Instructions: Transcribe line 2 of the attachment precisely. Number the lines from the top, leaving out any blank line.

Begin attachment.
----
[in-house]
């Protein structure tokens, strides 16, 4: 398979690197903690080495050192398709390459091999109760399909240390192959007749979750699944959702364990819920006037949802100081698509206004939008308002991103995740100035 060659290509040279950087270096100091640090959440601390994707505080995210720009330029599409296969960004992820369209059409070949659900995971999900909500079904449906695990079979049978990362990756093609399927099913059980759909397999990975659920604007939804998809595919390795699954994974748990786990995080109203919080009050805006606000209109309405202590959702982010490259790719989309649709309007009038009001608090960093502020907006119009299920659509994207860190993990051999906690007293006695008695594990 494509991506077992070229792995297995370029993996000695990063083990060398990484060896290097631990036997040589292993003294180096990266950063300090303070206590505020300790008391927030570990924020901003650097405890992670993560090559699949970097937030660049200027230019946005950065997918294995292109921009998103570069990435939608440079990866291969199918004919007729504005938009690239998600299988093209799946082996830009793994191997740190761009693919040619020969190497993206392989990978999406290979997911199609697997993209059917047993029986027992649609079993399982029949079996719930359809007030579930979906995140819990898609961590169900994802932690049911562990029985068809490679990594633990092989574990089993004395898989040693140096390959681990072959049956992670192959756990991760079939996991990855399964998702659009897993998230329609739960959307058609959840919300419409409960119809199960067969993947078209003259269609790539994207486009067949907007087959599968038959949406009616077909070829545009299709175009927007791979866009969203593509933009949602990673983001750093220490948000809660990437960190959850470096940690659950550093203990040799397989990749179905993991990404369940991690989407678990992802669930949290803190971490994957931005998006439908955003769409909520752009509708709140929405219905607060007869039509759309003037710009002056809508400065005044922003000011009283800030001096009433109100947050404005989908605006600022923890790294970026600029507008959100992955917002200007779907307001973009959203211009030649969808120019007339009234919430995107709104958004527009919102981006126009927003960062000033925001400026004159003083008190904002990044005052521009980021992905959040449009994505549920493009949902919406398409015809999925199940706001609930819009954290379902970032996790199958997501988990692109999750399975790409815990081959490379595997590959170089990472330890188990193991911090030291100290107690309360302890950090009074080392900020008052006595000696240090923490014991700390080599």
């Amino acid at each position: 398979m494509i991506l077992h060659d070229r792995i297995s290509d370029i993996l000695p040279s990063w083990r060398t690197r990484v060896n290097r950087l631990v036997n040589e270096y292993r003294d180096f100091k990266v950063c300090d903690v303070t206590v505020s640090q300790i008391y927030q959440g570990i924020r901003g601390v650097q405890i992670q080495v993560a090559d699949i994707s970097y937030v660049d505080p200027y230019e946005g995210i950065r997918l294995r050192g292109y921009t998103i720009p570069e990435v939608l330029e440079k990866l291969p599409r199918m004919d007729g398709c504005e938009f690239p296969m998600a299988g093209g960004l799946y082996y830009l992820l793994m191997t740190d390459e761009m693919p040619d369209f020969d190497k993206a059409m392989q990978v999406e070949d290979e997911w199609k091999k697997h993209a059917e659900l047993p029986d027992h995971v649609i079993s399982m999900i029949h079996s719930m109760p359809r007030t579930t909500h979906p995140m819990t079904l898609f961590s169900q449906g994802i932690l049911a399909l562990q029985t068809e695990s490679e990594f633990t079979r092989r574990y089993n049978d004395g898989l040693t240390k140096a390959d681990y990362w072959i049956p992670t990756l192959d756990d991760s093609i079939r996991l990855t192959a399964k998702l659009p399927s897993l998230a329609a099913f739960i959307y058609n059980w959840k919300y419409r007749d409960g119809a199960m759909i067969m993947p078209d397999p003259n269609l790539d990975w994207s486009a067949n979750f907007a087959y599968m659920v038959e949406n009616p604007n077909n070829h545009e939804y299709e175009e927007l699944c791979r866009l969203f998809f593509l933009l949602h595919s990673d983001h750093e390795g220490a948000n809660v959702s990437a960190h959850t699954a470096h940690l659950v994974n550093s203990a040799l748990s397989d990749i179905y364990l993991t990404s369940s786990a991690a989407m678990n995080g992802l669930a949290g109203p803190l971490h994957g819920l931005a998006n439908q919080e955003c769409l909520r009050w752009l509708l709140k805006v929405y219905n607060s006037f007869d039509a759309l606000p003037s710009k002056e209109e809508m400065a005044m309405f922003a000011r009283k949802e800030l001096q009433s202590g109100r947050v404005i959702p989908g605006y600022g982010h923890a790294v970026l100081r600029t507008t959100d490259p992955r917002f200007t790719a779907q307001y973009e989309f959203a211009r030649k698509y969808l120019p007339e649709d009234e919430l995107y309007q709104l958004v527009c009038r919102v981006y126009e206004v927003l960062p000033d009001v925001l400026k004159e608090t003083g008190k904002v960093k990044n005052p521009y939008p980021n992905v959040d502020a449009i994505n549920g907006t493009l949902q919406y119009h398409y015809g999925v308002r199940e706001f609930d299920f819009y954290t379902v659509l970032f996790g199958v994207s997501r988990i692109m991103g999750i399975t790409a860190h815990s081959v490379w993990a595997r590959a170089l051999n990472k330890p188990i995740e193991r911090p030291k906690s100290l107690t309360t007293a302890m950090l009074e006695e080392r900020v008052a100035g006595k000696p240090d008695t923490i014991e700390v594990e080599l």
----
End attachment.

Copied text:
């Protein structure tokens, strides 16, 4: 398979690197903690080495050192398709390459091999109760399909240390192959007749979750699944959702364990819920006037949802100081698509206004939008308002991103995740100035 060659290509040279950087270096100091640090959440601390994707505080995210720009330029599409296969960004992820369209059409070949659900995971999900909500079904449906695990079979049978990362990756093609399927099913059980759909397999990975659920604007939804998809595919390795699954994974748990786990995080109203919080009050805006606000209109309405202590959702982010490259790719989309649709309007009038009001608090960093502020907006119009299920659509994207860190993990051999906690007293006695008695594990 494509991506077992070229792995297995370029993996000695990063083990060398990484060896290097631990036997040589292993003294180096990266950063300090303070206590505020300790008391927030570990924020901003650097405890992670993560090559699949970097937030660049200027230019946005950065997918294995292109921009998103570069990435939608440079990866291969199918004919007729504005938009690239998600299988093209799946082996830009793994191997740190761009693919040619020969190497993206392989990978999406290979997911199609697997993209059917047993029986027992649609079993399982029949079996719930359809007030579930979906995140819990898609961590169900994802932690049911562990029985068809490679990594633990092989574990089993004395898989040693140096390959681990072959049956992670192959756990991760079939996991990855399964998702659009897993998230329609739960959307058609959840919300419409409960119809199960067969993947078209003259269609790539994207486009067949907007087959599968038959949406009616077909070829545009299709175009927007791979866009969203593509933009949602990673983001750093220490948000809660990437960190959850470096940690659950550093203990040799397989990749179905993991990404369940991690989407678990992802669930949290803190971490994957931005998006439908955003769409909520752009509708709140929405219905607060007869039509759309003037710009002056809508400065005044922003000011009283800030001096009433109100947050404005989908605006600022923890790294970026600029507008959100992955917002200007779907307001973009959203211009030649969808120019007339009234919430995107709104958004527009919102981006126009927003960062000033925001400026004159003083008190904002990044005052521009980021992905959040449009994505549920493009949902919406398409015809999925199940706001609930819009954290379902970032996790199958997501988990692109999750399975790409815990081959490379595997590959170089990472330890188990193991911090030291100290107690309360302890950090009074080392900020008052006595000696240090923490014991700390080599």